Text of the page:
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|Title:||Neural and kinematic assessment of dance partnering as an ecological model of haptic mutual entrainment|
|Keywords:||rhythmic entrainment;joint action;haptic interaction;leading;following;neuro-imaging;motion capture;dance partnering|
|Abstract:||Entrainment is the rhythmic coordination of movement with a signal or other person. Most studies on entrainment have looked at synchronization with auditory or visual signals, whereas much less is known about how entrainment emerges mutually between individuals, especially when they are in physical contact with one another. In this dissertation, I empirically explored dance partnering as an ecological model for understanding interpersonal entrainment through haptic interaction. I began by performing a statistical meta-analysis of functional neuroimaging articles devoted to the most common experimental paradigm for entrainment, namely externally-paced finger tapping to an acoustic rhythmic stimulus (Chapter 2). The results showed that the cerebellar vermis was a strong neural marker of entrainment, as it was more activated by externally-paced tapping than by self-paced tapping, whereas the basal ganglia was activated by both types of rhythmic movements. Next, I used functional magnetic resonance imaging (fMRI) with a group of participants trained at couple dancing in order to explore the neural basis of haptic mutual entrainment, with a focus on the dynamics of leading and following (Chapter 3). While mutual interaction overall engaged brain networks involved in somatosensation, internal-body sensation and social cognition, leading showed enhanced activity principally in areas for motor control and self-initiated action, whereas following showed enhanced activity mainly in sensory and social-cognition areas. Finally, I used 3D motion capture to explore multisensory coupling for mutual entrainment at the group level during folk dancing (Chapter 4). The results showed that dancers relied most extensively on haptic coupling to synchronize as a group, whereas auditory and visual coupling were dependent on the spatiotemporal context. These studies advance our understanding of the neural and behavioural mechanisms underlying joint actions in which entrainment emerges mutually through haptic interaction.|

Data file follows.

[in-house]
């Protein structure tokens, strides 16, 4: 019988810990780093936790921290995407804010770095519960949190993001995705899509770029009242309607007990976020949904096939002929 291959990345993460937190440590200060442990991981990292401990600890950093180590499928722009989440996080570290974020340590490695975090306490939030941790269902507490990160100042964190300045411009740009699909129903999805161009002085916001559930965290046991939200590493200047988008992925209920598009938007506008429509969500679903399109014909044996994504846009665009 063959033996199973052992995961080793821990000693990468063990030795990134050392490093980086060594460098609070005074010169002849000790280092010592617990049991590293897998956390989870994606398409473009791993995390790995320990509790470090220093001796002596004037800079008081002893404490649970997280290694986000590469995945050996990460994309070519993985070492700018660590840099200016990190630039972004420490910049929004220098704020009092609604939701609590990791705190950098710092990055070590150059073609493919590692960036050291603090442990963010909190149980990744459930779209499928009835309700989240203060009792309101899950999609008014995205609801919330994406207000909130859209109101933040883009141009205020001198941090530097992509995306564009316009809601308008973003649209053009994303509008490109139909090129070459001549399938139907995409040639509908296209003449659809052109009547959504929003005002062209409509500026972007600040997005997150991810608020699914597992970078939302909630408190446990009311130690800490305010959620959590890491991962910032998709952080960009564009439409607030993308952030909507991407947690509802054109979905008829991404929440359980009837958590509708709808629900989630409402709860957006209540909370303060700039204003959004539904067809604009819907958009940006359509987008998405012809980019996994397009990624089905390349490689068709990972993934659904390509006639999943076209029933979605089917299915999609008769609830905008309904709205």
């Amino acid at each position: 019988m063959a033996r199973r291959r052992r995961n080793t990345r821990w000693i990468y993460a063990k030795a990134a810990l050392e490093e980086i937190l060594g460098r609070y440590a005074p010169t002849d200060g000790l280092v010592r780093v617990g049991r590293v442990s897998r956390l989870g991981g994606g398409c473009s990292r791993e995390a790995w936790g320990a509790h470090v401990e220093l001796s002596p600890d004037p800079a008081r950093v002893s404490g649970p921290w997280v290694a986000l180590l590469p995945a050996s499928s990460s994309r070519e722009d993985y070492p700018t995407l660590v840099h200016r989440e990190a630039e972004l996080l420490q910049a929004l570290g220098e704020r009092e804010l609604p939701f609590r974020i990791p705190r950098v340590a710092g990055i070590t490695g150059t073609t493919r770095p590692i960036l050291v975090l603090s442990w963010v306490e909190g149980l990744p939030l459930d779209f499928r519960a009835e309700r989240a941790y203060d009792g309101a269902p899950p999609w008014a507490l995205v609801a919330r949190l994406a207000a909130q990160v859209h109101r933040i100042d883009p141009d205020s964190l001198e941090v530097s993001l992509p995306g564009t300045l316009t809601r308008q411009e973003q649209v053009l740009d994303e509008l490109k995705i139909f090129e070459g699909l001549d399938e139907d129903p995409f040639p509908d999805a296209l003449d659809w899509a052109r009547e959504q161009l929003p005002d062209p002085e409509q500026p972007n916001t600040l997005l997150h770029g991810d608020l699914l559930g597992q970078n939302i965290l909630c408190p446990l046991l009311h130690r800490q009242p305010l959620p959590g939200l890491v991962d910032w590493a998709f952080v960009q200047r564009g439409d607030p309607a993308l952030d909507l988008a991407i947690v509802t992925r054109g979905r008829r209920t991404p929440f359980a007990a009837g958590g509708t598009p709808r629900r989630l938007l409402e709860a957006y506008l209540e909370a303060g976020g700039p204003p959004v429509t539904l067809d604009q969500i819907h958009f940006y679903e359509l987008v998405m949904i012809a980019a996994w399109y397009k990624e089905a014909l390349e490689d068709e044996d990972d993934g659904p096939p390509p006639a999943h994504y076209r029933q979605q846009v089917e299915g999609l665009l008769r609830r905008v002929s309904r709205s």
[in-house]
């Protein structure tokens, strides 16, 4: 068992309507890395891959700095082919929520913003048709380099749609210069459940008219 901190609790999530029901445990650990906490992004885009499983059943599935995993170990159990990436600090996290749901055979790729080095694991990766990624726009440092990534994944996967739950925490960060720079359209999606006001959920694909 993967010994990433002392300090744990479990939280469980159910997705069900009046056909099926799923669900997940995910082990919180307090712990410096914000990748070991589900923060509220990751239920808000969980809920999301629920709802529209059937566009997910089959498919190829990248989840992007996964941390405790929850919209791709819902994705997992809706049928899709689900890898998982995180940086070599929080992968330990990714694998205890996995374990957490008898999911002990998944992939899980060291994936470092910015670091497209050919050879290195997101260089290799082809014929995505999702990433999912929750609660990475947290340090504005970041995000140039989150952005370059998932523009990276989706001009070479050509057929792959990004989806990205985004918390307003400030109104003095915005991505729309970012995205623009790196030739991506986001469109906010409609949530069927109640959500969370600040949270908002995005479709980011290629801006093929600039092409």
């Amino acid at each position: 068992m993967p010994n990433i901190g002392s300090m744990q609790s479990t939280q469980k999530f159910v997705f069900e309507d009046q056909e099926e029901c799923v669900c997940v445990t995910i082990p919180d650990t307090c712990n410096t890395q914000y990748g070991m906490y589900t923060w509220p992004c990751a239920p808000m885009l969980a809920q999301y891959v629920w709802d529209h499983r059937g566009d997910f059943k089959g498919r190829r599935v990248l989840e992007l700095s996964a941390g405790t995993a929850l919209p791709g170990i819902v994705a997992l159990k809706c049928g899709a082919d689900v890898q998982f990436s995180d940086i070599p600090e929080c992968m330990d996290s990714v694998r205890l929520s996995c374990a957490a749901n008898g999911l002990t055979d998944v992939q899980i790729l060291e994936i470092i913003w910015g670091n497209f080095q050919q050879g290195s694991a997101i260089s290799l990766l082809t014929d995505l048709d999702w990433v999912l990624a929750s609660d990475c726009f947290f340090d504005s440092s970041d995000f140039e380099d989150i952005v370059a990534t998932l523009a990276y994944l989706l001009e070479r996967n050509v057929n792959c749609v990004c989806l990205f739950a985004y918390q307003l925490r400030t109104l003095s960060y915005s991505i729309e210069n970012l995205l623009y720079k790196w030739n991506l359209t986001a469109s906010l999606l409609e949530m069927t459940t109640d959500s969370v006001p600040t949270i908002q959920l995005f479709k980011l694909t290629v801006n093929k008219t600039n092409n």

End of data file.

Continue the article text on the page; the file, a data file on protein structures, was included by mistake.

|Appears in Collections:||Open Access Dissertations and Theses|
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